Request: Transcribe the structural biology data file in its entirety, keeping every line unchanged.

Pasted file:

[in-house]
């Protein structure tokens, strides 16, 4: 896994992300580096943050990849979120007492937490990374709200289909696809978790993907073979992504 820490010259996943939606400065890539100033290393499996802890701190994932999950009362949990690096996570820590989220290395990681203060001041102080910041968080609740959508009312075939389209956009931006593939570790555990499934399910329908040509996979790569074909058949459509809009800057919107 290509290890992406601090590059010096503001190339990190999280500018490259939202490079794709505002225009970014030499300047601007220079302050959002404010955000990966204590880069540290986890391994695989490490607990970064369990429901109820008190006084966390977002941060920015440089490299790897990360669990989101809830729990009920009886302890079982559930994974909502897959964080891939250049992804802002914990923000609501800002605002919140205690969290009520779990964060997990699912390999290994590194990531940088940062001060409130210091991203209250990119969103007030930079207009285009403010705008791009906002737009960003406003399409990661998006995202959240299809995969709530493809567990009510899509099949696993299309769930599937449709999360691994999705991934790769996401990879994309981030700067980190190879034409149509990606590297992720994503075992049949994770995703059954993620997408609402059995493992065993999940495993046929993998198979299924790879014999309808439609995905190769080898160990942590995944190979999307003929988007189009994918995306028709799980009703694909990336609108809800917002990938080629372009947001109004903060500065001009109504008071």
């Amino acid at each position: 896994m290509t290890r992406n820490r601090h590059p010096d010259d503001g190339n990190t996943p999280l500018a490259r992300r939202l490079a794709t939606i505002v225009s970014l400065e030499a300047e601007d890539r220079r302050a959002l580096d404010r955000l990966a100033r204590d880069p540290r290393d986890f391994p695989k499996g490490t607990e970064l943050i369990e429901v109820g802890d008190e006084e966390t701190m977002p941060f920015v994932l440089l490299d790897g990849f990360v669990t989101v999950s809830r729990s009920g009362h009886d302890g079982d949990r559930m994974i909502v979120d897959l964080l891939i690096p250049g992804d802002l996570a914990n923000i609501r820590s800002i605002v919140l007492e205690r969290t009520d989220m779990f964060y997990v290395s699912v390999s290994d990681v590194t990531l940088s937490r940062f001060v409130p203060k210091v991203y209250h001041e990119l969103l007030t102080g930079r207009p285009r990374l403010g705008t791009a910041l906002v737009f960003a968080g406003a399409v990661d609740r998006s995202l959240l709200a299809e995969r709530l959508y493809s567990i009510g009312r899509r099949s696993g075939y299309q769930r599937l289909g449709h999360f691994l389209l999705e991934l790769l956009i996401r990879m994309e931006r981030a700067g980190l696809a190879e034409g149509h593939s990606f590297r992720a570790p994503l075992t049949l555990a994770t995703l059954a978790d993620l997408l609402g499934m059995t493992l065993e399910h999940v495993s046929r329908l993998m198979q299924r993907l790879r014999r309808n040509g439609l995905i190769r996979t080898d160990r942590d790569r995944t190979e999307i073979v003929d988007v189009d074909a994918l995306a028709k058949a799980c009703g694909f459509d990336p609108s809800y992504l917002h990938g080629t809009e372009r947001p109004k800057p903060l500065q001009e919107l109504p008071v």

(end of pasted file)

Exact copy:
[in-house]
């Protein structure tokens, strides 16, 4: 896994992300580096943050990849979120007492937490990374709200289909696809978790993907073979992504 820490010259996943939606400065890539100033290393499996802890701190994932999950009362949990690096996570820590989220290395990681203060001041102080910041968080609740959508009312075939389209956009931006593939570790555990499934399910329908040509996979790569074909058949459509809009800057919107 290509290890992406601090590059010096503001190339990190999280500018490259939202490079794709505002225009970014030499300047601007220079302050959002404010955000990966204590880069540290986890391994695989490490607990970064369990429901109820008190006084966390977002941060920015440089490299790897990360669990989101809830729990009920009886302890079982559930994974909502897959964080891939250049992804802002914990923000609501800002605002919140205690969290009520779990964060997990699912390999290994590194990531940088940062001060409130210091991203209250990119969103007030930079207009285009403010705008791009906002737009960003406003399409990661998006995202959240299809995969709530493809567990009510899509099949696993299309769930599937449709999360691994999705991934790769996401990879994309981030700067980190190879034409149509990606590297992720994503075992049949994770995703059954993620997408609402059995493992065993999940495993046929993998198979299924790879014999309808439609995905190769080898160990942590995944190979999307003929988007189009994918995306028709799980009703694909990336609108809800917002990938080629372009947001109004903060500065001009109504008071």
């Amino acid at each position: 896994m290509t290890r992406n820490r601090h590059p010096d010259d503001g190339n990190t996943p999280l500018a490259r992300r939202l490079a794709t939606i505002v225009s970014l400065e030499a300047e601007d890539r220079r302050a959002l580096d404010r955000l990966a100033r204590d880069p540290r290393d986890f391994p695989k499996g490490t607990e970064l943050i369990e429901v109820g802890d008190e006084e966390t701190m977002p941060f920015v994932l440089l490299d790897g990849f990360v669990t989101v999950s809830r729990s009920g009362h009886d302890g079982d949990r559930m994974i909502v979120d897959l964080l891939i690096p250049g992804d802002l996570a914990n923000i609501r820590s800002i605002v919140l007492e205690r969290t009520d989220m779990f964060y997990v290395s699912v390999s290994d990681v590194t990531l940088s937490r940062f001060v409130p203060k210091v991203y209250h001041e990119l969103l007030t102080g930079r207009p285009r990374l403010g705008t791009a910041l906002v737009f960003a968080g406003a399409v990661d609740r998006s995202l959240l709200a299809e995969r709530l959508y493809s567990i009510g009312r899509r099949s696993g075939y299309q769930r599937l289909g449709h999360f691994l389209l999705e991934l790769l956009i996401r990879m994309e931006r981030a700067g980190l696809a190879e034409g149509h593939s990606f590297r992720a570790p994503l075992t049949l555990a994770t995703l059954a978790d993620l997408l609402g499934m059995t493992l065993e399910h999940v495993s046929r329908l993998m198979q299924r993907l790879r014999r309808n040509g439609l995905i190769r996979t080898d160990r942590d790569r995944t190979e999307i073979v003929d988007v189009d074909a994918l995306a028709k058949a799980c009703g694909f459509d990336p609108s809800y992504l917002h990938g080629t809009e372009r947001p109004k800057p903060l500065q001009e919107l109504p008071v």